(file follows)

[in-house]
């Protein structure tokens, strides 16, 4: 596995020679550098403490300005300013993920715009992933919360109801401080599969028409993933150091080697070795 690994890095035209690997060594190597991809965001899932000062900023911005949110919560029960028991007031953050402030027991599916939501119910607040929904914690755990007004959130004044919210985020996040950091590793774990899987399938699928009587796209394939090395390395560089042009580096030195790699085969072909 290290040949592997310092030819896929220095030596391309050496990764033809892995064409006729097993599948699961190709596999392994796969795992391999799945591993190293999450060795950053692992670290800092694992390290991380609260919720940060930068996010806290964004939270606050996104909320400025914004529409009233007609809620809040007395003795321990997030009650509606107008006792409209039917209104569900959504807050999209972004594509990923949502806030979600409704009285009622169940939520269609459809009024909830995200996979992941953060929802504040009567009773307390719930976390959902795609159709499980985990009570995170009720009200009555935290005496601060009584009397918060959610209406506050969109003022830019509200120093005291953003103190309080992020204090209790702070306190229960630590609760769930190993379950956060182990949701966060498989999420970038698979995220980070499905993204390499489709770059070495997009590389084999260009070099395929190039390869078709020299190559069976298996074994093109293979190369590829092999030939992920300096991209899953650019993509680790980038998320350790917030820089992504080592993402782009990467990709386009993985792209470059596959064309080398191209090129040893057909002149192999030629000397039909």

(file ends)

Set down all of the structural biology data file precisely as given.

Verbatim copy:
[in-house]
């Protein structure tokens, strides 16, 4: 596995020679550098403490300005300013993920715009992933919360109801401080599969028409993933150091080697070795 690994890095035209690997060594190597991809965001899932000062900023911005949110919560029960028991007031953050402030027991599916939501119910607040929904914690755990007004959130004044919210985020996040950091590793774990899987399938699928009587796209394939090395390395560089042009580096030195790699085969072909 290290040949592997310092030819896929220095030596391309050496990764033809892995064409006729097993599948699961190709596999392994796969795992391999799945591993190293999450060795950053692992670290800092694992390290991380609260919720940060930068996010806290964004939270606050996104909320400025914004529409009233007609809620809040007395003795321990997030009650509606107008006792409209039917209104569900959504807050999209972004594509990923949502806030979600409704009285009622169940939520269609459809009024909830995200996979992941953060929802504040009567009773307390719930976390959902795609159709499980985990009570995170009720009200009555935290005496601060009584009397918060959610209406506050969109003022830019509200120093005291953003103190309080992020204090209790702070306190229960630590609760769930190993379950956060182990949701966060498989999420970038698979995220980070499905993204390499489709770059070495997009590389084999260009070099395929190039390869078709020299190559069976298996074994093109293979190369590829092999030939992920300096991209899953650019993509680790980038998320350790917030820089992504080592993402782009990467990709386009993985792209470059596959064309080398191209090129040893057909002149192999030629000397039909």